In general, their stance is very radical and they are especially critical of the North Korean government, claiming they are “holding the nation back from creating a more progressive society. ” — Cummings, Bruce. Korean Society: Civil society, democracy and the state. 2006, Print. This book covers Korean society in relation to democracy, freedom, and other Western beliefs. As the title may indicate, this book is very against the North Korean regime (especially the communist system). It makes a quick jab at the North Korean government, claiming it is “backwards” and will collapse eventually .
Chang, Jung, and Jon Halliday. Mao: The Unknown Story. New York: Knopf, 2005. Print. This biography was compiled after 10 years of research and the consultation of many archives world-wide. I read it to increase my knowledge of the East Asian political climate during the Korean War/Korea-Sino relations (the index for ‘Korea’ in the back of the book was very long so I figured it was worth a read). Not only did it provide little help for my paper, but it is so biased that it cannot be taken seriously. All history is biased, but some history is more biased than others. This book is a perfect example of the latter.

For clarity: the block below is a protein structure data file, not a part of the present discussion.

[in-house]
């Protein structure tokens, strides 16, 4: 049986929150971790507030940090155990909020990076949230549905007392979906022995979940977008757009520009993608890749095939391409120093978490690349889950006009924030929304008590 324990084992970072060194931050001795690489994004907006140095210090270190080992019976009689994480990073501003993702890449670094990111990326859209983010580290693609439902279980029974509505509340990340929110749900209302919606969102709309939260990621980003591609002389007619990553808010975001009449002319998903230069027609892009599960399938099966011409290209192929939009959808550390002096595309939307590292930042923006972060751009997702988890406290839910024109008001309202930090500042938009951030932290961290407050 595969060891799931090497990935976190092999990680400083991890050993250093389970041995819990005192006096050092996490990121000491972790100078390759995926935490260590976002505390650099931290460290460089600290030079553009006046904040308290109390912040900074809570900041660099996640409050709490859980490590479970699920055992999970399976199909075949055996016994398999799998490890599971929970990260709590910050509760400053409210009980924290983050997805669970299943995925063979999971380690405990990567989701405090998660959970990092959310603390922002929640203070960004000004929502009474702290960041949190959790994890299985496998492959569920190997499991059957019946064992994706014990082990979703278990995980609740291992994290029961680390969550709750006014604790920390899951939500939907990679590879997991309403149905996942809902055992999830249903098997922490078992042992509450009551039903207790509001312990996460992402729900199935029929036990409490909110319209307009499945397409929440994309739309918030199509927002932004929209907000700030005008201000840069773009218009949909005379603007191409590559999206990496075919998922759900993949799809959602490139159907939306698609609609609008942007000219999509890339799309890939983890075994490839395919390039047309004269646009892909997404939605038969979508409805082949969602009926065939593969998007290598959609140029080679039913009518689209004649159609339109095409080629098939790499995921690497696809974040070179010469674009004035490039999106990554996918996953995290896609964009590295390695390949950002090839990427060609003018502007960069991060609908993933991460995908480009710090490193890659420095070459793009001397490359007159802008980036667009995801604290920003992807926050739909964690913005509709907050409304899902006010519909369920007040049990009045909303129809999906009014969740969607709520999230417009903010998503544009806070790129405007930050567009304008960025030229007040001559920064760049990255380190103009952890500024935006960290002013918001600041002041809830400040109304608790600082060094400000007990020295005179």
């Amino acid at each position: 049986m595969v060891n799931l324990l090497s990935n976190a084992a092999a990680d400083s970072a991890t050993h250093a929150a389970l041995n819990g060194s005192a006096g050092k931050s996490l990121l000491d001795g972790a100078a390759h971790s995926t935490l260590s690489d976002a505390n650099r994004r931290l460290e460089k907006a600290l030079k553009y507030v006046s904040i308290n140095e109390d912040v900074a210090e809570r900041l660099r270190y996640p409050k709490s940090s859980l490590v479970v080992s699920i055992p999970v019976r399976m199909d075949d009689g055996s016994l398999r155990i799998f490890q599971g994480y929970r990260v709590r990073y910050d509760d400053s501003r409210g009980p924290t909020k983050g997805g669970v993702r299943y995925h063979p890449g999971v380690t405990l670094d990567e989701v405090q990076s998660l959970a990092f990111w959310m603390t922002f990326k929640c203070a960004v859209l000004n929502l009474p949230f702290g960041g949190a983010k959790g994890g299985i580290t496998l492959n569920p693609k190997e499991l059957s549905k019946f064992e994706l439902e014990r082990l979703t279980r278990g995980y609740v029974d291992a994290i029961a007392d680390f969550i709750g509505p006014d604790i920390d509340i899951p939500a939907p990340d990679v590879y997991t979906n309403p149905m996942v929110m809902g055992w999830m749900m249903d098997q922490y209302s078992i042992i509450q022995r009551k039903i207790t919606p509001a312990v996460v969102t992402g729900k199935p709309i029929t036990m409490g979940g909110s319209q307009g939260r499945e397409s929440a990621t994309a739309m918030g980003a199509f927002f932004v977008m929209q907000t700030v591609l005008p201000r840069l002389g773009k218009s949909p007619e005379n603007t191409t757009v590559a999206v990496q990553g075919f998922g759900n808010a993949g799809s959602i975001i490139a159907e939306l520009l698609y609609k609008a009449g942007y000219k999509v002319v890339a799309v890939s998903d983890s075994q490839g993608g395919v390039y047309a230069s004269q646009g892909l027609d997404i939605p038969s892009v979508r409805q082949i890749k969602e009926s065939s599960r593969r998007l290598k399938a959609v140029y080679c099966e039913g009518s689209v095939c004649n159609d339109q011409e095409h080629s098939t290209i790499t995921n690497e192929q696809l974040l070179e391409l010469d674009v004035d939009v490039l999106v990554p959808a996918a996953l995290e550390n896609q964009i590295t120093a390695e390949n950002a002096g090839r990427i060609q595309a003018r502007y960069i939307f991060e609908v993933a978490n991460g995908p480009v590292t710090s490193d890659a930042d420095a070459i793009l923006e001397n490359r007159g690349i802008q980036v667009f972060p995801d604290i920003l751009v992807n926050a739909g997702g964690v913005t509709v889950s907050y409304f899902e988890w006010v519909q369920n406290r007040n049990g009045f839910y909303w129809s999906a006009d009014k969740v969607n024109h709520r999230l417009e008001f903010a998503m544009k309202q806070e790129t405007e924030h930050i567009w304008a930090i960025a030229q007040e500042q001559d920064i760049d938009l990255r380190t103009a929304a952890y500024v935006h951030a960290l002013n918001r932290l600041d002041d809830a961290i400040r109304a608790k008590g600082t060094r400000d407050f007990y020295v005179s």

The writing doesn’t even try to be fair and frequently takes things out of context to paint Mao as some horrible, diabolical monster. One detail that sticks out is when one of the authors states that, because Mao failed to bow to a CCP superior, he is apparently “thuggish”. The prose is sloppy and comes off like the authors have some grade-school vendetta against Mao. The man wasn’t a saint, but when writing a biography one needs to be objective. Dirlik, Arif. “Modernity as history: post-revolutionary China, globalization and the question of modernity” Social History.